{{featured_button_text}}
Grand opening for new Zimmerman Trail pedestrian underpass

Cyclists line up to ride the trail during the July groundbreaking ceremony for a new section of the Skyline Trail — a multi-use path that will eventually extend atop the Rims from Zimmerman Park to Swords Park.

Last July, the city of Billings applied for a grant of $25 million for trails and a new road from the U.S. Department of Transportation 2019 BUILD funds.

The grant would have helped build significant trails that will connect our community in meaningful ways. The Marathon Loop, when it’s completed, will connect the Heights to the rest of Billings, the Rims to the valley, and the southeast end of Billings from east to west. The Marathon Loop is about 60% complete, with sections of trails around Billings’ perimeter, but key pieces are missing.

The BUILD grant would complete the loop, with a new trail adjacent to Zimmerman Trail, the Skyline Trail connecting Zimmerman Park to Swords Park, a connection between Riverfront Park and the Shiloh Trail at ZooMontana; and a trail from the Heights to Highway 3.

Sadly, Billings was notified on Monday that the U.S. Department of Transportation awarded just one community in Montana this year: Missoula. Congratulations to this highly bikeable city for its outstanding efforts in advocating for biking and walking infrastructure. I’m looking forward to experiencing the results when their BUILD project is completed.

Keep reading for FREE!
Enjoy more articles by signing up or logging in. No credit card required.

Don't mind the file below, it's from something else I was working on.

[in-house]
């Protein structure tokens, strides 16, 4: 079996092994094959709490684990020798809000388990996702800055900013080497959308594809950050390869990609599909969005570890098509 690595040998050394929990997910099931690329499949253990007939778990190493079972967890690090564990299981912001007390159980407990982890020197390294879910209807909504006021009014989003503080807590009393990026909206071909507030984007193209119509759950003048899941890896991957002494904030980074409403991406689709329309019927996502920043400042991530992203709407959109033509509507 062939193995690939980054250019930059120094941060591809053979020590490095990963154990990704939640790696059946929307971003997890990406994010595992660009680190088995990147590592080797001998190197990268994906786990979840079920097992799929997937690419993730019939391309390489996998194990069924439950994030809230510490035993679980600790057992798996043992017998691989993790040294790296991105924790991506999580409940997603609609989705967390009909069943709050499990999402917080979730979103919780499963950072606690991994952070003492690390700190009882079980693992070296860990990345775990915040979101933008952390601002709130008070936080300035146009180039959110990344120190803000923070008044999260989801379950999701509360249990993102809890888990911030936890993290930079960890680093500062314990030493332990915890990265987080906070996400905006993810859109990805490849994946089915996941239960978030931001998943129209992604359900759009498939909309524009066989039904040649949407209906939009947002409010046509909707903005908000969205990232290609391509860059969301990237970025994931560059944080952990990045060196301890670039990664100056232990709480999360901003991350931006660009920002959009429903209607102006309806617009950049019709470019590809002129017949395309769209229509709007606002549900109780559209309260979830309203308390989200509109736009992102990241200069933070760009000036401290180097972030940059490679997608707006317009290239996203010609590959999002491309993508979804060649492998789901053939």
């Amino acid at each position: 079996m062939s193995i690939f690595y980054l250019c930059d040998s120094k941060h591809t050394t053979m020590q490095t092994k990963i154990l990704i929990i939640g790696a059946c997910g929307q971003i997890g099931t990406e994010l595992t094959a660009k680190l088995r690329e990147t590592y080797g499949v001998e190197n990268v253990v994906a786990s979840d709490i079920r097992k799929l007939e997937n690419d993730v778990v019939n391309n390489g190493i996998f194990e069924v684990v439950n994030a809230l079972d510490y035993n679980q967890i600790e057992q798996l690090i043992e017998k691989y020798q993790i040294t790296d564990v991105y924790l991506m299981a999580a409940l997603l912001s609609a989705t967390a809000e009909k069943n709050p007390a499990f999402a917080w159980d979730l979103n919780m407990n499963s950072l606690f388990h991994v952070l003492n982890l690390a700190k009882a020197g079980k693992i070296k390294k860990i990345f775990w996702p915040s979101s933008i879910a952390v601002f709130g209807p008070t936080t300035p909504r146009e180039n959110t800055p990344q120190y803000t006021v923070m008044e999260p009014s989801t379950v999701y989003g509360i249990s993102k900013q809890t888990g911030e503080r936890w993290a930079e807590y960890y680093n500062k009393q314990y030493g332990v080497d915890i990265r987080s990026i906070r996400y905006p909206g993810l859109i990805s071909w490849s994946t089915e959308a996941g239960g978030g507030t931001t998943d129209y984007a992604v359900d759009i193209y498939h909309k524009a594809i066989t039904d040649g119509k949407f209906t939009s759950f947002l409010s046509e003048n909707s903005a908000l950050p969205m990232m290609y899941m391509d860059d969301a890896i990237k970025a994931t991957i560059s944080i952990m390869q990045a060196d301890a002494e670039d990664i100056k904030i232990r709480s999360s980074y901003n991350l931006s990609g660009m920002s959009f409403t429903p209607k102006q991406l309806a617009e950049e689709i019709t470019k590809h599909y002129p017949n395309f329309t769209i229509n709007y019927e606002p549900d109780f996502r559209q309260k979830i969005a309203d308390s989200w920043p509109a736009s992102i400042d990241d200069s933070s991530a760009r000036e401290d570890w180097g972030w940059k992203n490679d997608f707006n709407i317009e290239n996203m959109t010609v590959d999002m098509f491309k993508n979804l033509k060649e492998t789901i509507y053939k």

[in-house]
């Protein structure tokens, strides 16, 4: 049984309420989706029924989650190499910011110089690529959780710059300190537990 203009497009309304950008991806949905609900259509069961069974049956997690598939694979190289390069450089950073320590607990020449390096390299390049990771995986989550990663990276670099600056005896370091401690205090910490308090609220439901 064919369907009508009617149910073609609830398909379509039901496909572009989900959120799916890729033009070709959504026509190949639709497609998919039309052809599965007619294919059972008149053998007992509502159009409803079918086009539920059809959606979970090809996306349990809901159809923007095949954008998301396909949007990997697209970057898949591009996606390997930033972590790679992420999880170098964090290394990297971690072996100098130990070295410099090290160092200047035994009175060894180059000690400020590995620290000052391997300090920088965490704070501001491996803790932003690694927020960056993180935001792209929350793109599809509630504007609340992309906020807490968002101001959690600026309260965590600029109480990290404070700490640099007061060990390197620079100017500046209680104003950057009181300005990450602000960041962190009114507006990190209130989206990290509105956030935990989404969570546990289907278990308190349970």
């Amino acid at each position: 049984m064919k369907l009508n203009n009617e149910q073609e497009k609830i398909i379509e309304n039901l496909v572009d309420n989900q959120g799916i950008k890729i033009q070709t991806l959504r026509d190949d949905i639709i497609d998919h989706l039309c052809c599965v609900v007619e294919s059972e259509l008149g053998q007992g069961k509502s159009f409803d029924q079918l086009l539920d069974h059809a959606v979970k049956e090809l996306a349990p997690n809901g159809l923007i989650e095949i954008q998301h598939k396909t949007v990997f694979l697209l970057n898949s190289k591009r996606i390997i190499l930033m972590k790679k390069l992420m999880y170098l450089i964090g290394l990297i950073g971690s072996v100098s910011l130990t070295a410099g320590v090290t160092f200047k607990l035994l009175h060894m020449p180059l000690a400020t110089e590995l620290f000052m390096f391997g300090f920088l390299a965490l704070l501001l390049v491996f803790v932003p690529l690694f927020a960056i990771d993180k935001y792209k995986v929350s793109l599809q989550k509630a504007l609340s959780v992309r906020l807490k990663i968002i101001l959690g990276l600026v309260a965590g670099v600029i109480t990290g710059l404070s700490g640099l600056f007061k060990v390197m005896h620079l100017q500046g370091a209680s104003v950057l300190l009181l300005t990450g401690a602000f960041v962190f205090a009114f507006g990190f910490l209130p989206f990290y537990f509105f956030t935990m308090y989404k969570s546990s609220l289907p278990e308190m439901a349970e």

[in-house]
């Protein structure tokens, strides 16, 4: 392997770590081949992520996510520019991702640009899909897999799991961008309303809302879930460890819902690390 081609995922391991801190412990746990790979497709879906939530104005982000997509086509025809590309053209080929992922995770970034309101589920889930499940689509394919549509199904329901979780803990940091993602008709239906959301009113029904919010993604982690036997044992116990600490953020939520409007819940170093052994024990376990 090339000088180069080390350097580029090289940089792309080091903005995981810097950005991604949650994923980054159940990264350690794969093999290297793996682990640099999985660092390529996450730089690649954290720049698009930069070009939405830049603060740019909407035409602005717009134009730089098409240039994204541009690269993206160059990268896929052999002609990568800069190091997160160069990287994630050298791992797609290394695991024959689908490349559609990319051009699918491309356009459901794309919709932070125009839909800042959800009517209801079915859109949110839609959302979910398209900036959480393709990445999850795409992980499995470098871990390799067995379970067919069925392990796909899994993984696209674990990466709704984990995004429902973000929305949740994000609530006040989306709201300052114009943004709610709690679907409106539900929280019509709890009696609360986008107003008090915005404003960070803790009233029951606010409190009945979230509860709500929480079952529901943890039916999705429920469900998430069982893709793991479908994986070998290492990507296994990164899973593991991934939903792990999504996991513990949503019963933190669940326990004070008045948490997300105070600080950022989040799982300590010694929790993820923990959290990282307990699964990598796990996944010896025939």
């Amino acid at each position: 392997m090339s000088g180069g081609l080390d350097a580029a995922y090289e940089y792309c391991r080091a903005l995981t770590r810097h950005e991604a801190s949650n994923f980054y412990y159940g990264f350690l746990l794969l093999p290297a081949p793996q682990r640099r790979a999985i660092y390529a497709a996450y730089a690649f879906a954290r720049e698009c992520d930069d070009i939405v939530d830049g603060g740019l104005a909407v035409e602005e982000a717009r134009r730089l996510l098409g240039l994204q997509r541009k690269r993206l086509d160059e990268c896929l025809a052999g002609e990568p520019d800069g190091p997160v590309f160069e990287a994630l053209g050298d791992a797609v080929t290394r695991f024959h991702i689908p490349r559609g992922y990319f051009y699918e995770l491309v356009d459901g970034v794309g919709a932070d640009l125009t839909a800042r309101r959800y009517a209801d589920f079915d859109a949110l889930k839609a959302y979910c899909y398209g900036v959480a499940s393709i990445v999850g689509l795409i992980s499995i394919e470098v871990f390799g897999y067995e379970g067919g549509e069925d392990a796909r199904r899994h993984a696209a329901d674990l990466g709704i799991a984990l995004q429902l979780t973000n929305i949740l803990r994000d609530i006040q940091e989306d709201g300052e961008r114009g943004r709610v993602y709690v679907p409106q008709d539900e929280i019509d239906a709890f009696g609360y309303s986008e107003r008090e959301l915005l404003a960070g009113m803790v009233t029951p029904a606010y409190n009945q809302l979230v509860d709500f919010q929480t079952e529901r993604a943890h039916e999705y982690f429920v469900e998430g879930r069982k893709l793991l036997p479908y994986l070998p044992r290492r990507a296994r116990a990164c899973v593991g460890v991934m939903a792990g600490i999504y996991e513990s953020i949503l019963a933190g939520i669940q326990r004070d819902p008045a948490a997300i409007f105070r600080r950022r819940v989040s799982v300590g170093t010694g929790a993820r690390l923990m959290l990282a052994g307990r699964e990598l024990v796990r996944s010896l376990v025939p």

And now, back to Billings … This community needs connection in our trail system, and we do not have the funding, or a mechanism to get funds, to accomplish building these trails.

People need to get safely by bike or on foot from the Heights to the downtown area. We desperately need safe, nonmotorized travel from the Rims to the valley, and we need to connect our neighborhoods for everyone in the community to enjoy our trail system, connect to the beautiful Rims and the Yellowstone River. If we don’t get giant grants like these, how will we fund these three different trail segments that could be approximately $10 million to build?

I want to express my gratitude to our federal delegation, Senators Jon Tester and Steve Daines and Rep. Greg Gianforte, for their unanimous support of our BUILD Grant application. Thanks as well to my teammates who joined me on the journey to Washington on Oct. 18: Steve Arveschoug, executive director of Big Sky Economic Development; Dan Brooks, business advocacy manager at the Billings Chamber of Commerce; Mayor Bill Cole and Wyeth Friday, director of planning and community services saw the significance of this project and championed it with me in Washington, D.C.

I hope that next year, if there is a BUILD grant again, and if the city of Billings applies for the same project, that the DOT finds the Billings Marathon Loop and Inner Belt Loop to have a significant local and regional impact to warrant an award. In the meantime, our community must continue seeking funding mechanisms and building support for our trail system.

Be the first to know

* I understand and agree that registration on or use of this site constitutes agreement to its user agreement and privacy policy.

Kristi Drake is executive Director of Billings TrailNet, a nonprofit organization advocating for local trails and partnerships to build and maintain trails. Contact her at kristi@billingstrailnet.org or 406-281-1244.

30
1
1
1
1

Opinion Editor

Opinion editor for The Billings Gazette.